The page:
The Palmer River was once a fabulously rich gold field that saw over 30,000 prospectors rush to this area in the early 1880s to try their luck. Cooktown was established as a port to cater for the huge influx of alluvial miners. The Palmer Rush is a prime example of how small-scale miners and prospectors pioneered North Queensland.
The mineral fields that they discovered led to the establishment of almost all the towns and cities that now exist. Gold was the magic word of the time! Mining was the key industry and was promoted and supported by the community and politicians of all persuasions.
Miners were given rights that prevailed over all other landholders.
This utopia for miners lasted for almost a century, but alas by the early 1980's the tide had began to turn.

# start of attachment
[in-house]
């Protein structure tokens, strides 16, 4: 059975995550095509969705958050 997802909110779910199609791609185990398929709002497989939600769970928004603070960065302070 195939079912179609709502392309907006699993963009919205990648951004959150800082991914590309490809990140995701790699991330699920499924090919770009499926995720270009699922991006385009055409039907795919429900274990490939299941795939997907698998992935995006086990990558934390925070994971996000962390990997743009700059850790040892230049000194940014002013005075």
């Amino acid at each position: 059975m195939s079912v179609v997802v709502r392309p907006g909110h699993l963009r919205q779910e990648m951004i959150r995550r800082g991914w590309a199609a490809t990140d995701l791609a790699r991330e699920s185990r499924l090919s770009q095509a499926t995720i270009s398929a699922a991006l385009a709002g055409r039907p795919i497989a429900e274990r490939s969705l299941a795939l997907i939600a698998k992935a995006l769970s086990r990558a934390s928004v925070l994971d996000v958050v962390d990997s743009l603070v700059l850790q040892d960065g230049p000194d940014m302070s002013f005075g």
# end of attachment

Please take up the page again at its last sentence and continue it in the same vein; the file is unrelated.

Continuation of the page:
The grazier lobby groups had gained strength and began to erode away the miner's rights, and then the environmental lobby groups began to erode away more, and then along came native title! This story is about mining on the Palmer in the 1990s and contains many tales about the every day life of a modern alluvial gold miner.
The story delves into the history of small-scale mining, and also takes a long hard look at the Australian version of a modern worldwide concept of native title. The story is told by someone who was directly impacted by native title, and tells in a rational way, the effect native title has had on the mining industry. A good, readable story that puts forward a different point of view on an often controversial issue.
About the Author
Ralph De Lacey was born in Home Hill, a small but thriving North Queensland sugar town in 1946. He grew up on a small crop farm at Gumlu forty kilometres further south. The family of nine walked off this farm penniless when Ralph was sixteen. The story of life on a struggling small crop farm in the late 1950’s is told in Ralph’s first book simply titled Gumlu.
Number Of Pages: 408
Published: 1st July 2004
Publisher: Sid Harta Publishers
Dimensions (cm): 21.0 x 14.0